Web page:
Amazon’s phone is the most mundane thing it’s working on

Chris Davies - Jun 17, 2014
Amazon’s phone is the most mundane thing it’s working on

Amazon has reportedly been working on its new, 3D smartphone since 2009, according to a profile of the Lab126 team responsible for the handset we’re expecting to see revealed on Wednesday, but it could in fact be the most mainstream of the products the retail behemoth is cooking up. Sharing workbench space in the clandestine skunkworks previously responsible for the Kindle ereader and Fire TV set-top box are tipped to be projected computer interfaces and more.

The Amazon smartphone has been one of the longest-running projects at Lab126, according to a Bloomberg Businessweek report based on interviews with team members. Certainly, rumors about the device have repeatedly surfaced for years.

According to the sources, Amazon’s 3D technology was inspired by a Wii hack we saw all the way back in 2008. Then, tinkerer Johnny Chung Lee used the Wiimote motion controller to deliver head-tracking images (he later went on to work on Google’s Project Tango).

An array of infrared cameras are expected to be used to track the user’s eyes and then adjust the on-screen image so that it appears to be 3D. In contrast, previous phones with 3D displays like the HTC EVO 3D have used trick display panels, with their fair share of limitations.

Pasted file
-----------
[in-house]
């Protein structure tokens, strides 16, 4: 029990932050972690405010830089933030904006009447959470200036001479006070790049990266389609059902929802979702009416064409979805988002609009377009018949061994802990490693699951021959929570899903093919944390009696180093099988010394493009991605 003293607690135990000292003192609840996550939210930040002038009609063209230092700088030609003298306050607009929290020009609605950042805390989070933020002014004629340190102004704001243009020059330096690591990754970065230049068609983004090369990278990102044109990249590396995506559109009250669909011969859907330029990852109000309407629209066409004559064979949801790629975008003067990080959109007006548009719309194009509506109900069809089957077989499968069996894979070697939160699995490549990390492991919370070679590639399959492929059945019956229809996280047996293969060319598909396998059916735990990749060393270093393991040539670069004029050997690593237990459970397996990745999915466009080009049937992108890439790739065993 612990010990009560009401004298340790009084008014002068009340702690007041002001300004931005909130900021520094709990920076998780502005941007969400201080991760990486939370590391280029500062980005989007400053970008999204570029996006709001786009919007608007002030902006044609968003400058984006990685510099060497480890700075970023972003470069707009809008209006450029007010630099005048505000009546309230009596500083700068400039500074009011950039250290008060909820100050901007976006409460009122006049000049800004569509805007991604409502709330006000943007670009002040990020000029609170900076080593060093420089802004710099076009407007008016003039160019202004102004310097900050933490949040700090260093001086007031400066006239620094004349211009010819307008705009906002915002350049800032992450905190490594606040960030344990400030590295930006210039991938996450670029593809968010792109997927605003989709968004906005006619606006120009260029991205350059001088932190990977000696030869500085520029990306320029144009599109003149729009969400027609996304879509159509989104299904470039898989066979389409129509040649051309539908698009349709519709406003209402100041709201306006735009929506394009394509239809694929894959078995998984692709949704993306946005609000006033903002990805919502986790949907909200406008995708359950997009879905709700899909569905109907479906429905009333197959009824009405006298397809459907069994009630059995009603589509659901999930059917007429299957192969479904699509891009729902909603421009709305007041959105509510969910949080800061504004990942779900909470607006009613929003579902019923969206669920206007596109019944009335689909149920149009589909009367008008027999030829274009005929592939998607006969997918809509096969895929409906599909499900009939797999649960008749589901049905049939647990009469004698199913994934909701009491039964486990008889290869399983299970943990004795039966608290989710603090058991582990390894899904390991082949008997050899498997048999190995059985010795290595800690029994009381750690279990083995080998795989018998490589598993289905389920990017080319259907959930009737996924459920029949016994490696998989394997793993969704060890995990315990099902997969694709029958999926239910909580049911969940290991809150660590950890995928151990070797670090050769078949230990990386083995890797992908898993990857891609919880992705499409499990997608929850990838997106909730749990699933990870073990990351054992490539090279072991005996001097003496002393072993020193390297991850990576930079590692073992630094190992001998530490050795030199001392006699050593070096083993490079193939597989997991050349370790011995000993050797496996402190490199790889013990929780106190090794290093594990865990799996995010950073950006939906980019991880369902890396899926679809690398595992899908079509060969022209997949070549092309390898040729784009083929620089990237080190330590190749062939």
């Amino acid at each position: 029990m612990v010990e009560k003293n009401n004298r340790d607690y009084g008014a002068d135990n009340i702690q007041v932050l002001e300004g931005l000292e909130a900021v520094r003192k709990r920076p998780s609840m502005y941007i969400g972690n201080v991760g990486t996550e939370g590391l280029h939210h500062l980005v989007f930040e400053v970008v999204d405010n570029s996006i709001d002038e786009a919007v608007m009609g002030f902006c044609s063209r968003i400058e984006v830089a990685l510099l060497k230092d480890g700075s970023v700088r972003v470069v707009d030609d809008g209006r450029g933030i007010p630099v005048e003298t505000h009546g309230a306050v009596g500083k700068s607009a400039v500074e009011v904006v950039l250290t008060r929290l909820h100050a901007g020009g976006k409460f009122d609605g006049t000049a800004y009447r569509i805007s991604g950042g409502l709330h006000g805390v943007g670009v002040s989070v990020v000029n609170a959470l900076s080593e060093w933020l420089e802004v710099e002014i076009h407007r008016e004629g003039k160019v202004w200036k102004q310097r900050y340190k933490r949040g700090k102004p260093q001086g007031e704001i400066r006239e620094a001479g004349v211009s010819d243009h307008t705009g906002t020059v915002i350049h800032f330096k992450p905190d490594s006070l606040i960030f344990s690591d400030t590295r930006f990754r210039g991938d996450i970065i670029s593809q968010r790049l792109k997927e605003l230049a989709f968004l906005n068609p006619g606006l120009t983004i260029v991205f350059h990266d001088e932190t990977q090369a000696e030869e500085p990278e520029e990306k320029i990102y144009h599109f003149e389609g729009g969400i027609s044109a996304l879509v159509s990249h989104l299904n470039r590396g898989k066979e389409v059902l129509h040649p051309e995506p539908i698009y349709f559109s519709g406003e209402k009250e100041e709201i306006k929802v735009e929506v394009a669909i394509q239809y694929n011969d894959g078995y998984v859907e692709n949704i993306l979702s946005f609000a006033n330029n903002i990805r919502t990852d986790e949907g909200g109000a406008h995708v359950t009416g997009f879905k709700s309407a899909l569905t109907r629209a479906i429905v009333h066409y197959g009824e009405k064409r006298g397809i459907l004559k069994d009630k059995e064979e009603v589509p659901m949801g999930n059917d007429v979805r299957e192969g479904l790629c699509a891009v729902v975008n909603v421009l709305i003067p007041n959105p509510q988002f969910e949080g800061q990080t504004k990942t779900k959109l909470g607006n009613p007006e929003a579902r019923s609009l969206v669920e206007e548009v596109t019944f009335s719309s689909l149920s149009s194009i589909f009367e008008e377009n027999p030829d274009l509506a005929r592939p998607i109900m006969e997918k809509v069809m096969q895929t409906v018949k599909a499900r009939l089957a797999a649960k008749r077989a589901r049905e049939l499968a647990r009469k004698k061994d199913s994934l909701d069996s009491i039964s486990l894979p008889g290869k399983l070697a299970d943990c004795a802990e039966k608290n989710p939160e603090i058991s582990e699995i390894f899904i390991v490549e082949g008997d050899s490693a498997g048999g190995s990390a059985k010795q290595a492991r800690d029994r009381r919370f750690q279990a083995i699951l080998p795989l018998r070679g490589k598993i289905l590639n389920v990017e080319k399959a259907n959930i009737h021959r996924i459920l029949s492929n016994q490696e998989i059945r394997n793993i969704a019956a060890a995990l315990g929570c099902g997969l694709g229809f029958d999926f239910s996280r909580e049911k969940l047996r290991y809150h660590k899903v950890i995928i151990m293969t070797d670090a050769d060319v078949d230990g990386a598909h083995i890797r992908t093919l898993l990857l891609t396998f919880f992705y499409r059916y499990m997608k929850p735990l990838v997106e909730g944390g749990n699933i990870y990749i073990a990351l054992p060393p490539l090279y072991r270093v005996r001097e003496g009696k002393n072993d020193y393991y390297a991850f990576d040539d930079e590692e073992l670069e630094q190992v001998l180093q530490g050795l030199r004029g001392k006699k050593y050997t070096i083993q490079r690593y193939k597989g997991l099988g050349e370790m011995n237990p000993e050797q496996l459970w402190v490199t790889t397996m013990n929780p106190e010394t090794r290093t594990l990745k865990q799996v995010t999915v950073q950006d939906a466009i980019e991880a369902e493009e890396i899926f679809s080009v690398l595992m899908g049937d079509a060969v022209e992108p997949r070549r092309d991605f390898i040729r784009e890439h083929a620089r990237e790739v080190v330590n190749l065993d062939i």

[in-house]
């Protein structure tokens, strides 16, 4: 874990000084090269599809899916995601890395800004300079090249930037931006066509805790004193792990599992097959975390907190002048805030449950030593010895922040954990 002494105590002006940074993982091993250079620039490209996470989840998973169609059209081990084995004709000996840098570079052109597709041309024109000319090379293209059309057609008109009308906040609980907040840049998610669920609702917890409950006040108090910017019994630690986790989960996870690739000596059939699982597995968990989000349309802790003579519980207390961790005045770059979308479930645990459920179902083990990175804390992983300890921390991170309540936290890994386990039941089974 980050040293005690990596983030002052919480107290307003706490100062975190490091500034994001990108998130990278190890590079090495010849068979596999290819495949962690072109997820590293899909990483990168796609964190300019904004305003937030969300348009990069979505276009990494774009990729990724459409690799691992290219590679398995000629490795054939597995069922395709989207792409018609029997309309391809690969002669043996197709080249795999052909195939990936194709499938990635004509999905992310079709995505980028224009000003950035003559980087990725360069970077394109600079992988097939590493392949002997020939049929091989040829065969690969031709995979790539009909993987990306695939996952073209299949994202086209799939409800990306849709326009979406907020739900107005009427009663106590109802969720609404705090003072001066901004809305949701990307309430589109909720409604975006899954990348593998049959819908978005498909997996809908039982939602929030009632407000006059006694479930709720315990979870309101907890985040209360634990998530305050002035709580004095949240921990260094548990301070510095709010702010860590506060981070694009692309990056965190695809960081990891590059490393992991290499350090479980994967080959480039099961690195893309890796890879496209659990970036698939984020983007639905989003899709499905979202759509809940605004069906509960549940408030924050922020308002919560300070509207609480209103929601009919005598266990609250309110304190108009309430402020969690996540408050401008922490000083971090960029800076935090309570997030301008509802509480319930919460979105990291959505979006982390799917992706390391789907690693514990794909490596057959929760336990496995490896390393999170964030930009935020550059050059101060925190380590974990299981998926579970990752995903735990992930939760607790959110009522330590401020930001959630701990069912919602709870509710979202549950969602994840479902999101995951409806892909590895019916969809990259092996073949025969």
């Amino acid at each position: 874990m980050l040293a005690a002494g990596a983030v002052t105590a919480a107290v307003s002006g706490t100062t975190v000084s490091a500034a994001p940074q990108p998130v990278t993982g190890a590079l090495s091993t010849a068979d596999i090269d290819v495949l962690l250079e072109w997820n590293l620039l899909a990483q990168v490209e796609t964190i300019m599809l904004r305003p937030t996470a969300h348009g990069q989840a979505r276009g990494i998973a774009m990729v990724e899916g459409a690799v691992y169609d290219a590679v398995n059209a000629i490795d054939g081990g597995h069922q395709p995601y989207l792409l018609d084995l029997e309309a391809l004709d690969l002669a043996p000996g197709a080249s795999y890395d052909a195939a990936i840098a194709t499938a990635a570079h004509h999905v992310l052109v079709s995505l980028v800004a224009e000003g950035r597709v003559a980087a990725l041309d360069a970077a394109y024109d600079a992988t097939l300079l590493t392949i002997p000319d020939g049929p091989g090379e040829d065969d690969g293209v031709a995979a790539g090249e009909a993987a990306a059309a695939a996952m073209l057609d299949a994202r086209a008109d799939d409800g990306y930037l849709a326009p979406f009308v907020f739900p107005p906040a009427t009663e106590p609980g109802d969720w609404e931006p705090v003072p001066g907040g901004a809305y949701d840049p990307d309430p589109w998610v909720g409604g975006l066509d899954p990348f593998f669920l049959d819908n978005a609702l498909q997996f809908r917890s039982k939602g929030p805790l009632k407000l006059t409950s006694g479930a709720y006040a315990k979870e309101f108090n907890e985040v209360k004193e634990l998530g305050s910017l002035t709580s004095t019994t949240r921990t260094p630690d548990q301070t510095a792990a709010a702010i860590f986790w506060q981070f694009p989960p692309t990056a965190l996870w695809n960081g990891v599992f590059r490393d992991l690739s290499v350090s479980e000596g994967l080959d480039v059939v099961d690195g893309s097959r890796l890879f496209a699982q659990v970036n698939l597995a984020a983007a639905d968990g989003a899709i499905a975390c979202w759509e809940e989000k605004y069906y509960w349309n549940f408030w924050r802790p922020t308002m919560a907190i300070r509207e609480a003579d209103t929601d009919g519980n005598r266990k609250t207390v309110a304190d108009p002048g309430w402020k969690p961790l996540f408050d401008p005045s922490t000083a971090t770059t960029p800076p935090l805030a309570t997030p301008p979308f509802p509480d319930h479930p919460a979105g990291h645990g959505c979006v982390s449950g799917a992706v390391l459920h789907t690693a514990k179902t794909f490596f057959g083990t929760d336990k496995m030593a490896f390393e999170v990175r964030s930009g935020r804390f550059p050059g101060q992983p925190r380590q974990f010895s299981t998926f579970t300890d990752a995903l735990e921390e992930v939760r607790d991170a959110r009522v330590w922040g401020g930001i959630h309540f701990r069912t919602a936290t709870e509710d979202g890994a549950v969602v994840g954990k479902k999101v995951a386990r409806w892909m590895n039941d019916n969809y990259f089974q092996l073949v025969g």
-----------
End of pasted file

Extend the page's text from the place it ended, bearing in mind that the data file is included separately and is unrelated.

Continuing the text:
The UI is expected to be accompanied by gesture recognition for completely hands-off navigation and control. Exactly how that will play with third-party apps – or, indeed, whether it’ll actually add to the usability of the Amazon smartphone – remains to be seen at tomorrow’s event, though the retailer is said to have already been demonstrating the system to key external developers.

However, while the phone – codenamed at various times “Tyto” and “Otus”, both species of owl – is interesting, it pales in comparison to some other projects Lab126 is tipped to be working on.

Specifics are scant, but there’s said to be one team developing a projected computer interface that can be overlaid onto any surface. Although it’s unclear exactly how the system would work, it’s reminiscent of the wearable “Sixth Sense” computer MIT researchers developed.

Another team is looking at wireless speakers that can be controlled by voice. Reports a year ago suggested that a Sonos-rivaling system was among Amazon’s “Alphabet Projects”, which also namechecked a pair of smartphone designs.

Meanwhile, there’s also talk of a mobile payments scanner similar to Square’s reader dongle, and a new Kindle Paperwhite ereader – internally dubbed “Ice Wine” – that’s said to be “remarkably thin”. Amazon is tipped to be refreshing its ereader line later in 2014.

SOURCE Bloomberg Businessweek

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